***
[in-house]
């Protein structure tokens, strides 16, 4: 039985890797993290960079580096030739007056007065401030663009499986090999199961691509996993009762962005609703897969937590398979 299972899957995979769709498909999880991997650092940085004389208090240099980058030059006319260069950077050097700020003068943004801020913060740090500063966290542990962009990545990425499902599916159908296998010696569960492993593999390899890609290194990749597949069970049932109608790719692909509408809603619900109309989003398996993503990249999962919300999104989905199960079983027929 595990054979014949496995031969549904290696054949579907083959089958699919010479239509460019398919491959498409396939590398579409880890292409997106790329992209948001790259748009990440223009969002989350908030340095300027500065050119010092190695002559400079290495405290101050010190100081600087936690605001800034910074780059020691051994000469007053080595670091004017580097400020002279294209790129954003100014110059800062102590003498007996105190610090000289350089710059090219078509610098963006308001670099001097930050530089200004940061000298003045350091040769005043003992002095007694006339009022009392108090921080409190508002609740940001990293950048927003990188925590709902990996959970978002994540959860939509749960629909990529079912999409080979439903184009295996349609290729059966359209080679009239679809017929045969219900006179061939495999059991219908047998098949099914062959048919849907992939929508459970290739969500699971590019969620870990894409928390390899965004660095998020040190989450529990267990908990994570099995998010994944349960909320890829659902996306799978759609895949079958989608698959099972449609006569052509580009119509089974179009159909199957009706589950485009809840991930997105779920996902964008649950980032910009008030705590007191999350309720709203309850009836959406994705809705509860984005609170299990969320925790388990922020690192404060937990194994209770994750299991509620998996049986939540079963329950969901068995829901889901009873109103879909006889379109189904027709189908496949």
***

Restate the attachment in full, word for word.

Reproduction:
[in-house]
């Protein structure tokens, strides 16, 4: 039985890797993290960079580096030739007056007065401030663009499986090999199961691509996993009762962005609703897969937590398979 299972899957995979769709498909999880991997650092940085004389208090240099980058030059006319260069950077050097700020003068943004801020913060740090500063966290542990962009990545990425499902599916159908296998010696569960492993593999390899890609290194990749597949069970049932109608790719692909509408809603619900109309989003398996993503990249999962919300999104989905199960079983027929 595990054979014949496995031969549904290696054949579907083959089958699919010479239509460019398919491959498409396939590398579409880890292409997106790329992209948001790259748009990440223009969002989350908030340095300027500065050119010092190695002559400079290495405290101050010190100081600087936690605001800034910074780059020691051994000469007053080595670091004017580097400020002279294209790129954003100014110059800062102590003498007996105190610090000289350089710059090219078509610098963006308001670099001097930050530089200004940061000298003045350091040769005043003992002095007694006339009022009392108090921080409190508002609740940001990293950048927003990188925590709902990996959970978002994540959860939509749960629909990529079912999409080979439903184009295996349609290729059966359209080679009239679809017929045969219900006179061939495999059991219908047998098949099914062959048919849907992939929508459970290739969500699971590019969620870990894409928390390899965004660095998020040190989450529990267990908990994570099995998010994944349960909320890829659902996306799978759609895949079958989608698959099972449609006569052509580009119509089974179009159909199957009706589950485009809840991930997105779920996902964008649950980032910009008030705590007191999350309720709203309850009836959406994705809705509860984005609170299990969320925790388990922020690192404060937990194994209770994750299991509620998996049986939540079963329950969901068995829901889901009873109103879909006889379109189904027709189908496949």